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How to Differentiate Between UI and UX

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At the most basic level, the user interface (UI) is the set of screens, pages, and visual elements, such as buttons and icons, that allow a person to interact with a product or service. User experience (UX), on the other hand, is the internal experience a person has when interacting with all aspects of a company’s products and services. These terms are often used interchangeably, sometimes incorrectly. If you’ve ever wondered, “What is UI, what is UX, and what’s the difference between the two?”

We have all heard conversations on the trendy streets of the world’s tech capitals about the great “UX” of a product or the bad “UI” of a website. Is this a secret language that you will never know? Are these people just using slang to make themselves look cool? Well, ok, this last one probably yes, but a resounding NO to the rest. If you want to know exactly what UX and UI mean and how they differ, you’ve come to the right place. Below is a breakdown of the topics we will cover in this article.

How to differentiate between UI and UX

What is UX?

User experience (UX) refers to the general experience of users when they interact with a product. Products designed with the user experience in mind are easy to use and provide a positive experience. In this sense, UX has to do with the emotional experience that a user has with a product. It refers not only to the practical use of a system, but to the overall user experience with a brand from start to finish. To create a positive user experience, it’s important to understand the user and their needs, goals, and issues, reports Usability.gov.

In the digital realm, UX is usually about usability and whether a user was able to achieve a specific goal. Take an ecommerce website, for example. The site is easy of navigate? Are the steps, from searching for a product to paying, intuitive for the user? These are UX questions. The user experience can be positive, negative or neutral.

According to Usability.gov, promoting a positive user experience includes elements such as project management, user research, information architecture, visual design, content strategy, analytics, accessibility, and user interface. Username. UX contributes to a better customer experience by considering user needs, typically through user research and testing. Some examples of UX in business include regular quality control of an e-commerce site to ensure the shopping cart is working properly, or the use of heat maps to determine if users are getting the information they need. This data can be used to optimize the user experience.

What is the user interface?

Looking at UI and UX features, user interface (UI) is a more technical approach that deals with optimizing the interaction between people and computer systems. It’s about anticipating users’ needs and providing targeted inputs to get users where they want and need to go, reports Usability.gov. UI is a part of UX, although the term is not all-encompassing. It also refers to visual design, information architecture, and interaction design.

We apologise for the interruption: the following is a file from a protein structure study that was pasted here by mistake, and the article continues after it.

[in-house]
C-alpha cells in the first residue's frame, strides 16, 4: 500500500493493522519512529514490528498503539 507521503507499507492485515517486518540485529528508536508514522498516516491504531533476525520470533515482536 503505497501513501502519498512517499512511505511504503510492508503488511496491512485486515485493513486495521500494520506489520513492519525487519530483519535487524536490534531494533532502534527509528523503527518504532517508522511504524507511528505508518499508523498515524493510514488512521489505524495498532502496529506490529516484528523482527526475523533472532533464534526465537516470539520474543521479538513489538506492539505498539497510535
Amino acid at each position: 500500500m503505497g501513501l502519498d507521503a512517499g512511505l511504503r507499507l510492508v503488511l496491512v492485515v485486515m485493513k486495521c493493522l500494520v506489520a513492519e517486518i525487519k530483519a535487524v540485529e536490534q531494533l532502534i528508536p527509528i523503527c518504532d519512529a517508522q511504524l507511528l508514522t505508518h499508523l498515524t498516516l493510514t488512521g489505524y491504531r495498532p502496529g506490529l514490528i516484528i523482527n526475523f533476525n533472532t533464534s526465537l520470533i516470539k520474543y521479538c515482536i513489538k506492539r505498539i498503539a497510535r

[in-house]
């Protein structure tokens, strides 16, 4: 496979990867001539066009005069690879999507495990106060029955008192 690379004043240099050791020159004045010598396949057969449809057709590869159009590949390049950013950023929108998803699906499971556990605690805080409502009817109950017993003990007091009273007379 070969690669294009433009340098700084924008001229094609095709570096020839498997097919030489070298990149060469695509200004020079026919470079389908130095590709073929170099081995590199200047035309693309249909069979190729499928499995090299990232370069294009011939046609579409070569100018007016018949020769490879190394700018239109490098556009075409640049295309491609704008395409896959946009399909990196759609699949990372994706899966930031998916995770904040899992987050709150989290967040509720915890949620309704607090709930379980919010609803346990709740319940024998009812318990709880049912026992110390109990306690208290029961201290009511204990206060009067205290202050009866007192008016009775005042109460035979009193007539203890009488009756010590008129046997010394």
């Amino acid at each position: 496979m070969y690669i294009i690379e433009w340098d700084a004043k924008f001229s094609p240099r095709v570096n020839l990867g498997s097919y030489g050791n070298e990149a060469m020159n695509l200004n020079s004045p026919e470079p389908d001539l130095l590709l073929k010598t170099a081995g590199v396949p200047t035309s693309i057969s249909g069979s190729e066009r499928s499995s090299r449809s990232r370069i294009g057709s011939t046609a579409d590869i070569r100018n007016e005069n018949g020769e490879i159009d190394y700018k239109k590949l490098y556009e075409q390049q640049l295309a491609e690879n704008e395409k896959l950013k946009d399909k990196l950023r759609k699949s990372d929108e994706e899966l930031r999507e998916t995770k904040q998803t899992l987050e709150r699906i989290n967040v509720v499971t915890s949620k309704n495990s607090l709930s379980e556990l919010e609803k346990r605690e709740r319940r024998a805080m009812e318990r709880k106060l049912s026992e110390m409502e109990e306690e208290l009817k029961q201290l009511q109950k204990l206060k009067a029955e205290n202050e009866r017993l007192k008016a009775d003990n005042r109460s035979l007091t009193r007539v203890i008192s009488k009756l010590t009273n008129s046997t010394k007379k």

User interface is about designing interfaces that contribute to a better overall user experience. Through the use of icons, buttons, visuals, colors, responsive design, and information architecture, a UI designer attempts to make interaction with a digital device as intuitive as possible.

Some examples of business applications include designing a site map with a clear content hierarchy so users can easily find the information they are looking for, or using visual design, such as colored buttons, to help users complete a specific call to action. Basic UI best practices include keeping things simple, consistent, and up-to-date.

How are UX and UI different?

UX and UI are related, but there are some important differences. First of all, the user interface deals specifically with digital devices and the ability of people to use them. User experience is a term that refers to the interaction with a brand, product or service more broadly. Although often used in the context of devices, user experience does not necessarily refer to digital products. Another difference between UI and UX: UX is more about how a product feels, while UI is more about how it looks.

For example, a website can look great but be very difficult to use (great user interface, but terrible user experience), or vice versa. In this way, UX and UI go hand in hand. However, UI and UX designers have different skill sets and work at different stages of the process. UX usually comes first, as user experience designers first study users in depth to understand their goals and problems. They typically map out the entire user journey and consider how it can be improved. Sometimes they also create outlines for their findings.

A UI designer then puts the UX recommendations into action. Based on the user journey and schemas, they implement changes to a website, for example. At this stage, the UI designer takes into account the considerations of the UX designer when developing designs that meet the needs of the users. There can also be a feedback loop between the user experience and the user interface; UX designers can test an interface after a UI designer has created it.

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James Hogan
James Hogan is a senior staff writer at Bollyinside, where he has been covering various topics, including laptops, gaming gear, keyboards, storage, and more. During that period, they evaluated hundreds of laptops and thousands of accessories and built a collection of entirely too many mechanical keyboards for their own use.

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